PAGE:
Funerary cones were small cones made from clay that were used in Ancient Egypt, almost exclusively in the Theban necropolis. The items were placed over the entrance of the chapel of a tomb. Early examples have been found from the Eleventh Dynasty. However, they are generally undecorated. During the New Kingdom, the cones were smaller in size and inscribed in hieroglyphs with the title and name of the tomb owner, often with a short prayer. The exact purpose of the cones is unknown, but hypotheses exist that they variously served as passports, architectural features, and symbolic offerings, among others.
Funerary cones were first organized into a corpus by Davies and Macadam (1957). This catalog was later supplemented by Vivo and Costa (1997). In the 21st century, Dibley and Lipkin (2009) and Zenihiro (2009) have compiled more complete publications, with Theis (2017) contributing additional cones from books, articles, auction and exhibition catalogues for consideration.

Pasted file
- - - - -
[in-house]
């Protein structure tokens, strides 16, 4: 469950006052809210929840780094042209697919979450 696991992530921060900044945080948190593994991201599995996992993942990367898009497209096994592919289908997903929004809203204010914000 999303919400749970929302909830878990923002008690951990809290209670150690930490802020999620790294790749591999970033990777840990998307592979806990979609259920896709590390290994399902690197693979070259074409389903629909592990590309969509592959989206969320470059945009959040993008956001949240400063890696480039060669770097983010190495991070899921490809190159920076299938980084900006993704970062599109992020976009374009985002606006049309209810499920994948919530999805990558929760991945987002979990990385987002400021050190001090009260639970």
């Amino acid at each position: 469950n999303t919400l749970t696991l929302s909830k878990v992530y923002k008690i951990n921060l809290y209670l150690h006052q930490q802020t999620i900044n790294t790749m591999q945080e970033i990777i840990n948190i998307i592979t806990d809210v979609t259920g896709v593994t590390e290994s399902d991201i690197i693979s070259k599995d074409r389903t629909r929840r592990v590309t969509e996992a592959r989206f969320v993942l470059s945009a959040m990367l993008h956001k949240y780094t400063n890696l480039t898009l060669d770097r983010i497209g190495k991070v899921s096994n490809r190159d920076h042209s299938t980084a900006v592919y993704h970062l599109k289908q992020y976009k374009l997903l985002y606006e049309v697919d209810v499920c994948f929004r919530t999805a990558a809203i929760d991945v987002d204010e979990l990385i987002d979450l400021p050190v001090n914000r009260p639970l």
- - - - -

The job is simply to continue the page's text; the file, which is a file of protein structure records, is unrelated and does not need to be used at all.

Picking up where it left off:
- Zenihiro, Kento (2009). The Complete Funerary Cones. Self-published. ISBN 978-4-89630-246-2.
- "Geographical distribution". Retrieved 2009-06-15.
- "Funerary Cones of the 18th Dynasty (from Thebes)". Retrieved 2008-04-20.
- "The World of Funerary Cones - Functions". sites.google.com. Retrieved 2019-02-20.
- Davies, N. de G. and M.F.L. Macadam (1957), A corpus of inscribed Egyptian funerary cones. Griffith Institute, Oxford.
- Vivó, Jaume. "Funerary Cones Unattested in the Corpus of Davies and Macadam (Annex 1)". Cite journal requires
- Theis, Christoffer. "Funerary Cones from various Auctions and Collections". PalArch's Journal of Archaeology of Egypt/ Egyptology 14 (2017), Pp. 1–25.